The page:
After Nature Swiss Photography in the 19th Century


Francis Frith, The Staubbach, ca. 1862 © ETH-Bibliothek Zürich, Bildarchiv

After photography was proclaimed as a French invention in 1839 in Paris, the new medium quickly embarked on its victory march throughout Europe. Although the race for technical innovation started in the cultural centres, the heavy cameras soon made their way to the villages and the countryside, to remote valleys and mountains, where photographers gained recognition for their images “after nature”. How was photography able to spread so rapidly? Who were the Swiss pioneers who constantly came up with new applications, from representative portraits to mug shots, from nature and landscape studies to the representation of industry and technology, from a scientific practice to the documentation of events?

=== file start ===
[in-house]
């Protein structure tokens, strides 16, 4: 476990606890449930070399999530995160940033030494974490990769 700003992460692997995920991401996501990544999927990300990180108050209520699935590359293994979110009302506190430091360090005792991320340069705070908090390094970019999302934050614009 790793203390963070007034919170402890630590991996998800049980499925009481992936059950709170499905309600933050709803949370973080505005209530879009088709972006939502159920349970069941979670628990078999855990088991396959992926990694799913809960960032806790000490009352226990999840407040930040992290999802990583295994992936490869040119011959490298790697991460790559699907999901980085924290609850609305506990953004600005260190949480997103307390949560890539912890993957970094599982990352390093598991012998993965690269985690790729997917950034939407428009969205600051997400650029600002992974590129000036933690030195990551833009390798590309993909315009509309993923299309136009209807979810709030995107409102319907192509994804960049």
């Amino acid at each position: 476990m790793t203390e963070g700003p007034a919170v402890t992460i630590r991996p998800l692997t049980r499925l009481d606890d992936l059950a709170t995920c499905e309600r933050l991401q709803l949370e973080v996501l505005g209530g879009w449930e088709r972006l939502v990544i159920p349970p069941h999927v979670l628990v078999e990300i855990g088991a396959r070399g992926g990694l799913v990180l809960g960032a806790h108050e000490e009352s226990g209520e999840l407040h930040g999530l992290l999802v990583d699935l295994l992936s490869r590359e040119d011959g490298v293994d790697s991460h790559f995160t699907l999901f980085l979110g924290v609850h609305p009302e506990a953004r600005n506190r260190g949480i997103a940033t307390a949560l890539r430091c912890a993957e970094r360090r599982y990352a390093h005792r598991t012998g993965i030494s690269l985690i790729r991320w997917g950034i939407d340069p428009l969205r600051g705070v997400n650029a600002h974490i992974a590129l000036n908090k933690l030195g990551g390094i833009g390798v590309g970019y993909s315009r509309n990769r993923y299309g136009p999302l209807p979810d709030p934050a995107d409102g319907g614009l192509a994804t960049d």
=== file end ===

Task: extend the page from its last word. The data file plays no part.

The exhibition “After nature” presents a previously underexplored chapter in the story of Swiss photography. For the very first time, a retrospective exhibition presents the first 50 years of this new medium in Switzerland. It brings together exquisite works from numerous public and private collections, in order to capture this momentous invention in its artistic, social and economic dimensions.

A co-production between the Fotostiftung Schweiz (Winterthur), MASI Lugano and the Photo Elysée (Lausanne). A comprehensive publication in a German and in a French version will be available from Steidl, Göttingen.


  • Piazza Bernardino Luini 6, 6900 Lugano
  • Tue / Wed / Fri: 11 am – 6 pm
    Thurs: 11 am – 8 pm
    Sat / Sun / Public Holidays: 10 am – 6 pm
    Mon: closed
  • Full price: CHF 20.–/Reduced: CHF 16.–/Ticino Ticket/IoInsegno: CHF 14.–